Markets closed lower over the one percentage point predicted. WTI crude is slipping further ($41.63) after reports from oil executives saying low oil prices are here for much longer than expected. The DOW closed down 254 points and the SP500 closed down -1.4%, way below its old support of 2055.
(Reuters) - U.S. stock indexes were on track for their steepest fall in over a month on Thursday as lower commodity prices weighed on energy and materials stocks and comments by a Federal Reserve policymaker hinted at an interest-rate rise next month.
(Reuters) - A Wal-Mart Stores Inc worker group that has pushed the retailer to raise pay and benefits is launching a 15-day protest leading up to Black Friday to rekindle the fight for a $15 per hour minimum wage and more opportunities to work full time.
WASHINGTON (Reuters) - U.S. Federal Reserve officials lined up behind a likely December interest rate hike with one key central banker saying the risk of waiting too long was now roughly in balance with the risk of moving too soon to normalize rates after seven years near zero.
WASHINGTON (Reuters) - New U.S. applications for unemployment benefits last week held steady at levels consistent with a strengthening labor market and job openings rose in September, encouraging signs for the Federal Reserve as it contemplates raising interest rates next month.
ZURICH (Reuters) - Roche is to stop manufacturing at four sites in Europe and the United States in a move that could mean up to 1,200 job losses as it addresses "current underutilization" resulting from a changing portfolio of medications.
Over the past three years, we have beaten the topic of soaring, record stock buybacks to a bloody pulp.
Starting in 2012, among countless other pieces on the topic, we wrote "How The Fed's Visible Hand Is Forcing Corporate Cash Mismanagement" and "Where The Levered Corporate "Cash On The Sidelines" Is Truly Going", i.e., buybacks", then in 2013 with "$500 Billion In 2013 Corporate Buybacks: Half Of QE", then again in 2014 in "Here Is The Mystery, And Completely Indiscriminate, Buyer Of Stocks In The First Quarter" and finally two days ago "It's Not The Record High Debt That Is The Biggest Risk, It's [the dropping cash flows]", we have constantly explained that the primary source of stock buying over the past several years have been corporate management teams repurchasing their own shares using ever greater amounts of debt as a source of funds, in the process boosting not only their stock price but their equity-linked compensation and bonus pools.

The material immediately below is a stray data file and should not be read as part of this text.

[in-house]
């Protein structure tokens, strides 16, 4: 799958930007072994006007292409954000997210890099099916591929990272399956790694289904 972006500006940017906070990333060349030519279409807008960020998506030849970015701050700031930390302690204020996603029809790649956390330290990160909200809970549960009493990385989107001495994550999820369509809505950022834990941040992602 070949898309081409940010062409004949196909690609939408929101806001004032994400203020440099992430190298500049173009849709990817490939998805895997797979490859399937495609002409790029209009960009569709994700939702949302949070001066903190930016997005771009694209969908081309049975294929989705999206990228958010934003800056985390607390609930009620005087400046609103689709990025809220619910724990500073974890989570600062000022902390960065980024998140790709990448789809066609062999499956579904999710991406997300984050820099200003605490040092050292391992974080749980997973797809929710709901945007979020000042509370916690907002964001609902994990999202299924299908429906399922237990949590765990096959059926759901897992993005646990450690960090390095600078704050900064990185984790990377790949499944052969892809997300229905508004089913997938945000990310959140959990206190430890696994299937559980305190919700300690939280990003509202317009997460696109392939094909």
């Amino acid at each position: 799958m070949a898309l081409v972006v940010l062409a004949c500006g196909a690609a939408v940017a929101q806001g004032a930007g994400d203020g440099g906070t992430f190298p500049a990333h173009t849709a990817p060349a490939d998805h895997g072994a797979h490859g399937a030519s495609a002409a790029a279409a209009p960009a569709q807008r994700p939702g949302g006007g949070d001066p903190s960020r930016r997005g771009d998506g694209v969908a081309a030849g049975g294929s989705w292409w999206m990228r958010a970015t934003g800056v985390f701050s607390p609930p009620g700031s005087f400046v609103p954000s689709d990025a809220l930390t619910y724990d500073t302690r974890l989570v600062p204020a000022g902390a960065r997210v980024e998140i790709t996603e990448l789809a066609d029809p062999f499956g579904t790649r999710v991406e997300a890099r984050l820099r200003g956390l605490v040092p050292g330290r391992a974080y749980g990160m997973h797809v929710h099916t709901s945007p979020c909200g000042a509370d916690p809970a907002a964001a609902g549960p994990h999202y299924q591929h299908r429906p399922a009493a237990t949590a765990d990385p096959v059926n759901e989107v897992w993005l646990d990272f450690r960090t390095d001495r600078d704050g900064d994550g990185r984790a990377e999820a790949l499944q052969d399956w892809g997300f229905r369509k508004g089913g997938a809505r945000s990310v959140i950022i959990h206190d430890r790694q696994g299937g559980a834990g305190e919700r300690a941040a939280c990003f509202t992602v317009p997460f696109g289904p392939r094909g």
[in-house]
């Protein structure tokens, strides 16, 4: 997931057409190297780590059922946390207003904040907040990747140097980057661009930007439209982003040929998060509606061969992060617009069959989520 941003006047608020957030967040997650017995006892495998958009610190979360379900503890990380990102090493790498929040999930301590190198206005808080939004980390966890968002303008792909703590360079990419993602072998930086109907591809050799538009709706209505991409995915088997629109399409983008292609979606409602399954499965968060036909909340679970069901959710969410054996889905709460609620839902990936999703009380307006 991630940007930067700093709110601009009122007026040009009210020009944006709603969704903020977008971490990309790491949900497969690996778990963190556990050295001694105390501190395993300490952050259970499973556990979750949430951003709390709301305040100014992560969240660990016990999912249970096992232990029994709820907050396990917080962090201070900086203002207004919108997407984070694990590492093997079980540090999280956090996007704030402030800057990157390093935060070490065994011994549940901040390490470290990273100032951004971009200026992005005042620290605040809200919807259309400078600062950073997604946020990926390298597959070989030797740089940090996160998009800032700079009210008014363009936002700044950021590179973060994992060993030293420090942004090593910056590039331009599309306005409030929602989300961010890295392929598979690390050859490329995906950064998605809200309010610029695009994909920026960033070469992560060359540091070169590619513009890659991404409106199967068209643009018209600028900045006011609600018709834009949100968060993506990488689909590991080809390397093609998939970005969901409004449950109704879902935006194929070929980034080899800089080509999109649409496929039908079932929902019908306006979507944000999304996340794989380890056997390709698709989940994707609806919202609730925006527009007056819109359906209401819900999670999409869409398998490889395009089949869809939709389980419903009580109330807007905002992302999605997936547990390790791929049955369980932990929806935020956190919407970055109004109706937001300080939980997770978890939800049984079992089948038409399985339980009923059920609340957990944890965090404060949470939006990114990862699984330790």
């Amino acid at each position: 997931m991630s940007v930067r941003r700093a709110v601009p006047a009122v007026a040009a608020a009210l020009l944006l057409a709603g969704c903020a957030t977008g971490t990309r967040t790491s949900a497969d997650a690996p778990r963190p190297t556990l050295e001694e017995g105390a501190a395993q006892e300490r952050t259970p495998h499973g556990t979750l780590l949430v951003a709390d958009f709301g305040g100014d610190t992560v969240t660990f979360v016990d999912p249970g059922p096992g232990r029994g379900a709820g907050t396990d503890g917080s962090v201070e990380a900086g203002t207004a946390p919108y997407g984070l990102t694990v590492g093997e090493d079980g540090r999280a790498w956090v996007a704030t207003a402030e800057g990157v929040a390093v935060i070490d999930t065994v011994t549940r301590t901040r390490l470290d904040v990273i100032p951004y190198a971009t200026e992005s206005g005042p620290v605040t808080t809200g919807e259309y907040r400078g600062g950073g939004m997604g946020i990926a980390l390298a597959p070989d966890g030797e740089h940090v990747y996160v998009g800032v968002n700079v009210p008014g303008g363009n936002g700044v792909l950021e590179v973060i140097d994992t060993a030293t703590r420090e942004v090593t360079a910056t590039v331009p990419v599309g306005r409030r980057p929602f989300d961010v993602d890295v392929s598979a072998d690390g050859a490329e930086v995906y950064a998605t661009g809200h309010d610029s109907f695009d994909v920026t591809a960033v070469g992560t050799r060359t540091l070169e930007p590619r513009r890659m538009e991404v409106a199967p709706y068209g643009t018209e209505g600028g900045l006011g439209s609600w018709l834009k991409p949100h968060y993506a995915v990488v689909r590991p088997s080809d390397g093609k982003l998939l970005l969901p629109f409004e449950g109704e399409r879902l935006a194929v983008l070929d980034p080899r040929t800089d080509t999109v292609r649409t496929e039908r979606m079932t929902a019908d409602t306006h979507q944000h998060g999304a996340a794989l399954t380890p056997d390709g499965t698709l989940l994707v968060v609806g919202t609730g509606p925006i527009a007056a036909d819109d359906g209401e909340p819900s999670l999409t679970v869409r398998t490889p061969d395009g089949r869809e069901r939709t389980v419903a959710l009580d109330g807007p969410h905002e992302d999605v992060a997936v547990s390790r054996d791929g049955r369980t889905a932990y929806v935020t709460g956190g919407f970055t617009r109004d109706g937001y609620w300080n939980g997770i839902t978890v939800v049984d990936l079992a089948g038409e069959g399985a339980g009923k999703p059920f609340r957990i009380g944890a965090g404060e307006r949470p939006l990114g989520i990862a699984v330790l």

This couldn't go on for ever, and on Monday, Goldman which may or may not have read our prior piece "Why The Stock Buyback Spree Is Ending", issued its own loud warning when it finally noticed that corporate debt has doubled in the past several years and said "so, does this mean the levered re-cap is dead? In our view, the answer is yes for the broad market."< ...
OPEC's meeting in Vienna is less than a month away, and oil producers - countries and companies alike - have been raising their concerns at an energy conference in the United Arab Emirates over the cartel's strategy to keep prices low.
The issue arose on Monday when Mohammed bin Hamad al-Rumhy, the oil minister of Oman - not a member of OPEC - told the annual Abu Dhabi International Petroleum Exhibition and Conference that oil production is at "irresponsible" levels, leaving little latitude for variations in production.
"This is [a] man-made crisis in our industry we have created," al-Rhumy said. "And I think all we're doing is irresponsible."
Al-Rhumy added, "This is a commodity that if you have 1 million barrels a day extra in the market, you just destroy the market. We are hurting, we are feeling the pain, and we're taking it like a God-driven crisis. Sorry, I don't buy this, I think we've created it ourselves."
The next day, al-Rhumy's concerns, if not his criticism, were shared by executives of leading international oil companies: ExxonMobil of the United States, BP of Britain and Total of France. All said they expect the current glut of oil, and the resultant depression in oil prices, to last longer than anyone expected - months longer, if not years longer.
The BLS Job Openings and Labor Turnover Survey (JOLTS) can be used as a predictor of future jobs growth, and the predictive elements show that the year-over-year growth rate of unadjusted private non-farm job openings improved significantly from last months poor numbers. The growth trends upward in the 3 month averages, downward in the 2015 averages, and upward in the year-over-year averages.
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